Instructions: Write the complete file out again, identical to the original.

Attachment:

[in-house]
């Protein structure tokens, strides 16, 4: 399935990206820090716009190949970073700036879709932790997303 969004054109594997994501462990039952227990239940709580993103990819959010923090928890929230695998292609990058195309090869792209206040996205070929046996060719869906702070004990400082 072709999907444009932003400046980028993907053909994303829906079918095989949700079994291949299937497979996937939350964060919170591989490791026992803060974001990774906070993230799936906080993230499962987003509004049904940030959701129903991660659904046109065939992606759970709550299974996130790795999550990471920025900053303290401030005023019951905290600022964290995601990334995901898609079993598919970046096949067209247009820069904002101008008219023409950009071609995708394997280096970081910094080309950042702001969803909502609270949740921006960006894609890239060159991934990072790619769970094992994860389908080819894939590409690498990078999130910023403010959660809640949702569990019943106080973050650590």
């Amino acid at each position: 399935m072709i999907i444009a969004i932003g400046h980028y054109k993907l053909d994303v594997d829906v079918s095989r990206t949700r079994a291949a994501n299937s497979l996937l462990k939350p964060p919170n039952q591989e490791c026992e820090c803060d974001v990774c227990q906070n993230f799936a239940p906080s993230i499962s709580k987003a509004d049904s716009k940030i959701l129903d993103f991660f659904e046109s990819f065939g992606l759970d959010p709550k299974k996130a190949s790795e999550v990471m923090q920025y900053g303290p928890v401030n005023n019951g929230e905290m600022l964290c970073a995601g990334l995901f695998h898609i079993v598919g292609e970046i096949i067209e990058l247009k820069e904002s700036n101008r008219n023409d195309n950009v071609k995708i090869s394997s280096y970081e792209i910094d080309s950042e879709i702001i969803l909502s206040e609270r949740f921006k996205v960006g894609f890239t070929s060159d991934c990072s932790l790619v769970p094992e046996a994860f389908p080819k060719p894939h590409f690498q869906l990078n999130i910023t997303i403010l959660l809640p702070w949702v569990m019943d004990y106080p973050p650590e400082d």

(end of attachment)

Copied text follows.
[in-house]
């Protein structure tokens, strides 16, 4: 399935990206820090716009190949970073700036879709932790997303 969004054109594997994501462990039952227990239940709580993103990819959010923090928890929230695998292609990058195309090869792209206040996205070929046996060719869906702070004990400082 072709999907444009932003400046980028993907053909994303829906079918095989949700079994291949299937497979996937939350964060919170591989490791026992803060974001990774906070993230799936906080993230499962987003509004049904940030959701129903991660659904046109065939992606759970709550299974996130790795999550990471920025900053303290401030005023019951905290600022964290995601990334995901898609079993598919970046096949067209247009820069904002101008008219023409950009071609995708394997280096970081910094080309950042702001969803909502609270949740921006960006894609890239060159991934990072790619769970094992994860389908080819894939590409690498990078999130910023403010959660809640949702569990019943106080973050650590």
């Amino acid at each position: 399935m072709i999907i444009a969004i932003g400046h980028y054109k993907l053909d994303v594997d829906v079918s095989r990206t949700r079994a291949a994501n299937s497979l996937l462990k939350p964060p919170n039952q591989e490791c026992e820090c803060d974001v990774c227990q906070n993230f799936a239940p906080s993230i499962s709580k987003a509004d049904s716009k940030i959701l129903d993103f991660f659904e046109s990819f065939g992606l759970d959010p709550k299974k996130a190949s790795e999550v990471m923090q920025y900053g303290p928890v401030n005023n019951g929230e905290m600022l964290c970073a995601g990334l995901f695998h898609i079993v598919g292609e970046i096949i067209e990058l247009k820069e904002s700036n101008r008219n023409d195309n950009v071609k995708i090869s394997s280096y970081e792209i910094d080309s950042e879709i702001i969803l909502s206040e609270r949740f921006k996205v960006g894609f890239t070929s060159d991934c990072s932790l790619v769970p094992e046996a994860f389908p080819k060719p894939h590409f690498q869906l990078n999130i910023t997303i403010l959660l809640p702070w949702v569990m019943d004990y106080p973050p650590e400082d």